A paper won’t stop divorce
And so, there is unconfirmed news that the divorce rate in Rwanda is on the increase and this, according to some people, is due to Rwanda’s emphasis on civil marriage more than religious marriage.
Now, their argument is that religion doesn’t recognise divorce, but it is easier to have a divorce if the couple had a civil marriage because it’s more to do with the law and nothing religious. They may have a point but again, their argument doesn’t have enough substance.
Divorce is triggered by various factors ranging from financial problems, through infidelity, to violence and irreconcilable differences among others. If a couple is determined to divorce, nothing will stop them. Who wants to stay with someone they are uncomfortable with when they can just move out?Instead of blaming the law for being weak in regards to divorce laws, we should start with ourselves.
How do we approach the marriage institution nowadays? Two people meet, six months later the girl is pregnant, the wedding takes place faster than an irresponsible father with child support issues will disappear and they start dreaming of a fairy tale wedding. See! In the first place, they are getting married out of convenience and not real love.
Two months down the road, the volcano erupts, arguments ensue, the woman starts to cry, uses denial of conjugal rights as a weapon, husband starts to stay out late with the boys and before they realise, their marriage (which they stressed people to organise and pay for) is over before their child can open its eyes. Marriage is no longer what it used to be, several statistics show that married people are the biggest cheats compared to the unmarried. It has turned into an institution of support, status and irresponsible people. I’m not against marriage but we need to look at marriage in a different angle.
My biggest fear is that we shall get to a point where single parents outnumber married couples.We need to go back to the basics if we are to save our marriages; get to know your partner very well, let he/she be your best friend, learn to solve problems amicably and get to understand that it’s not always about you. It’s about the both of you.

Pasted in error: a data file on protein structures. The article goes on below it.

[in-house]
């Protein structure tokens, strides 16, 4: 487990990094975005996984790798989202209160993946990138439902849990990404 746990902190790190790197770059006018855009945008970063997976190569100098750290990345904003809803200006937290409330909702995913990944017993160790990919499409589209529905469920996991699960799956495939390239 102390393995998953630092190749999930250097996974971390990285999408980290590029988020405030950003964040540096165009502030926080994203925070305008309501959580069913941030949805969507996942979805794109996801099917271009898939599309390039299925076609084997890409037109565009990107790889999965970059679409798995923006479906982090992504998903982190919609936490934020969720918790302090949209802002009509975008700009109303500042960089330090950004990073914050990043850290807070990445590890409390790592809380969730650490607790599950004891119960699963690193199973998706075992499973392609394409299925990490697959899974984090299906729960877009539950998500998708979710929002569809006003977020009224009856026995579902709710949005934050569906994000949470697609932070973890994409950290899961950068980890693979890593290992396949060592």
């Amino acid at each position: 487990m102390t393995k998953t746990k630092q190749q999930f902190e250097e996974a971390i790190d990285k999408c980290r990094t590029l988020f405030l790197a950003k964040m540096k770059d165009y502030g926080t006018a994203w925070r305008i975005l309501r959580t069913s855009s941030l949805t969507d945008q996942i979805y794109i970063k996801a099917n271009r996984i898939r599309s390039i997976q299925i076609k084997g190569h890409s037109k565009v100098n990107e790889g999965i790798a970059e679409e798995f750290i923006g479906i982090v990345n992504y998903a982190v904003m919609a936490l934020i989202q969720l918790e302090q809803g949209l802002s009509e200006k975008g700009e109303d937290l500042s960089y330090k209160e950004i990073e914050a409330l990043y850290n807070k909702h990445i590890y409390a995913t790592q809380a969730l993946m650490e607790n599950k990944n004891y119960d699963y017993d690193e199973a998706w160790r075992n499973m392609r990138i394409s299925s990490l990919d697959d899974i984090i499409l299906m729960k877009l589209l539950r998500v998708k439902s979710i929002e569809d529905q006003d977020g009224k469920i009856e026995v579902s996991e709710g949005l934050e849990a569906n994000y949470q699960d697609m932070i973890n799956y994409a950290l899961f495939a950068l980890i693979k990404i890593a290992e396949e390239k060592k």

Divorce should come as the last option but the laws shouldn’t be used as reason for divorce.Divorce is war, it’s brutal and expensive but no one wants to stay in a blind marriage. Let’s learn to take responsibility, the laws are there to protect your marriage once it fails but it will not build it for you.
We need to unite not separate
As someone who always advocates for free will, it’s funny that I’m the same person debating that civil marriage, especially in Rwanda, should involve more restrictions than they are today.
There is nothing as bothering as spending your money and time to see your best friend getting married and a month down the road; they are calling you to say that they are getting a divorce.
I don’t want to sound disgruntled when I say that civil marriage should have restrictions that would sabotage the freedom to get divorced. My argument is that we need to unite, not separate; therefore, not giving chance to divorce.
Civil marriage is the uniting in matrimony by a person qualified by law to perform the ceremony, in most cases, a government official who obtains this role by the law to offer valid marriage.
In Rwanda, civil marriage is recognised under Law No 22/99 of 12/11/1999 of Matrimonial Regimes, Liberalities and Successions. The Rwandan constitution clearly bans all forms of non-monogamous marriages from being recognised under civil law. Civil marriage is the form of marriage recognised in Rwanda because it’s the most efficient form of marriage that can easily cater for resolving family disputes, especially where property is involved.
But because of the leeway in getting divorced, this same law is somehow limiting the unification of families. Couples get simple disagreements and before they even find ways to solve them, divorce papers start flying. Therefore if we are to reduce the divorce rate in Rwanda and promote unity in families, we should have limitations for divorce.
Just like the church does not allow one to remarry until their partner is no more, I think even civil marriage should have restrictions like, one should not seek divorce until you have been with your partner for at least five years. I somehow believe that at times, restrictions become beliefs.
With such a restriction, couples will always find a way of trying to solve their differences amicably than heading to court a week or a month after getting married with a request for divorce citing “irreconcilable differences”.
Just as the most common requirement for a civil marriage in Rwanda involves providing a certificate for celibacy and an authenticated proof of settlement of the dowry to the family of the fiancée, the couple should also be given a notice that they should not seek divorce before at least five years of marriage.